The state of the ionosphere during the day is very different from that at night. During the day, the continuous energy from the sun’s X-rays and ultraviolet rays separate electrons from atoms and molecules. As a result, masses of free ions and electrons are formed. At the same time, some ions and electrons collide and recombine, returning to their original form. But at night, in the absence of sunlight, the recombination of electrons with their atoms intensifies, resulting in a decrease in the number of ions. Therefore, in most nights, zone D disappears completely and zone E is weakened due to the decrease in the number of ions. Every morning, when the sun shines on that part of the atmosphere, the X-rays and ultraviolet rays begin to work again. Therefore, the number of ions in region D and region E increases again. Zone F, the highest ionosphere, remains overnight. But during the day it is generally divided into two areas, one called the upper F zone or F2 and the other the lower F zone or F1.
Seasonal changes of the ionosphere
In addition to the daily changes of the ionosphere, these complex atmospheric regions also have seasonal and long-term changes. As the vertical axis of the earth deviates, the intensity of sunlight in different parts of the earth changes from season to season. And so the different latitudes of the earth are sometimes warm and sometimes cool. Also, by changing the location of the maximum X-ray and ultraviolet radiation of the sun on Earth, the ionosphere changes from season to season. This changes the formation of ions and their movement in different parts of the earth. Seasonal changes in the chemical composition of the atmosphere are also effective in this regard. And changes the rate at which electrons recombine with atoms, leading to a decrease in ions in the atmosphere. Sunlight varies less than 0.1% between the upper and lower limits of the sunspot cycle at visible light wavelengths. But the output of the sun’s X-rays and ultraviolet rays changes the throughput much more than the solar cycle, which varies from 0.1 to more. X-rays and ultraviolet rays play a key role in the production of ions that make up the ionosphere. Therefore, extensive changes in this type of radiation are very effective in increasing or decreasing the density of ions in the ionosphere. Large geomagnetic storms caused by solar flares and coronal mass ejection can also cause severe temporary changes in the ionosphere.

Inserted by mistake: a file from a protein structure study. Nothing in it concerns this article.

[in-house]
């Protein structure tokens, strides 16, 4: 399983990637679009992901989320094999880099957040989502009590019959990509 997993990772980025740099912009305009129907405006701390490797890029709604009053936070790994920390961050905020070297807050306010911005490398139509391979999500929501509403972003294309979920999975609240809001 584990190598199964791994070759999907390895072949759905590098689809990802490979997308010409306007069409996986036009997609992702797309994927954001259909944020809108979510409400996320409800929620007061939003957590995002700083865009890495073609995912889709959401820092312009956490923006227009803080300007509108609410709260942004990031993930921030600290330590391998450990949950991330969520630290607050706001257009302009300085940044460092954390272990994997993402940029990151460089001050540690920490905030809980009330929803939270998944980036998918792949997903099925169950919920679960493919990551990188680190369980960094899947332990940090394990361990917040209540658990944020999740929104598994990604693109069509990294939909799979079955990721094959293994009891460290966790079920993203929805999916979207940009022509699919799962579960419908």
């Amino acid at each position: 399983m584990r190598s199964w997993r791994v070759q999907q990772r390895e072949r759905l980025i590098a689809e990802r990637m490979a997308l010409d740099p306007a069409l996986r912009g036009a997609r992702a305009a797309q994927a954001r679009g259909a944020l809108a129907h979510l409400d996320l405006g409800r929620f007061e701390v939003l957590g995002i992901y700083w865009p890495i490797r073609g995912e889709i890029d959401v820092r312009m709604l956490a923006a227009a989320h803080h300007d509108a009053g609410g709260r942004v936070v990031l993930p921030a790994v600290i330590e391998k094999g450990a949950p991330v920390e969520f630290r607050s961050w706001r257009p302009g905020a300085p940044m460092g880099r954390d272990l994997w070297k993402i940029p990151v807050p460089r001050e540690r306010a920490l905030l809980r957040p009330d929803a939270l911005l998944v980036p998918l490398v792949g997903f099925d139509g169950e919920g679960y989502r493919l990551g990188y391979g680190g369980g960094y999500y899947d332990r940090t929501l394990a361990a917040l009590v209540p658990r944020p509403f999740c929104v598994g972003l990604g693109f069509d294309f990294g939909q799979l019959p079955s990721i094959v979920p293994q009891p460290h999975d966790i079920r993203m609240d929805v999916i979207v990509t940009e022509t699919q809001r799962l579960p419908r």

Aurora in the ionosphere
Above the Earth’s atmosphere, a magnetic bubble called the magnetosphere or magnetosphere surrounds the Earth. Most particles in the magnetosphere are ionized plasma. Electric and magnetic fields often generate a stream of charged plasma particles. Aurora borealis (top image) is caused by the collision of energetic plasma particles with gas particles in the Earth’s ionosphere. Plasma sometimes flows in the Earth’s magnetosphere in the direction of the Earth’s magnetic field and toward the polar regions. As a result, colored light is produced in the sky called the aurora borealis or southern and northern lights.
The ionosphere is widely used in the field of communication due to its properties. Also, as mentioned, the state of the ionosphere is not constant and is constantly changing. Therefore, it must be constantly monitored so as not to disrupt communication systems. The following are some of the applications of the ionosphere.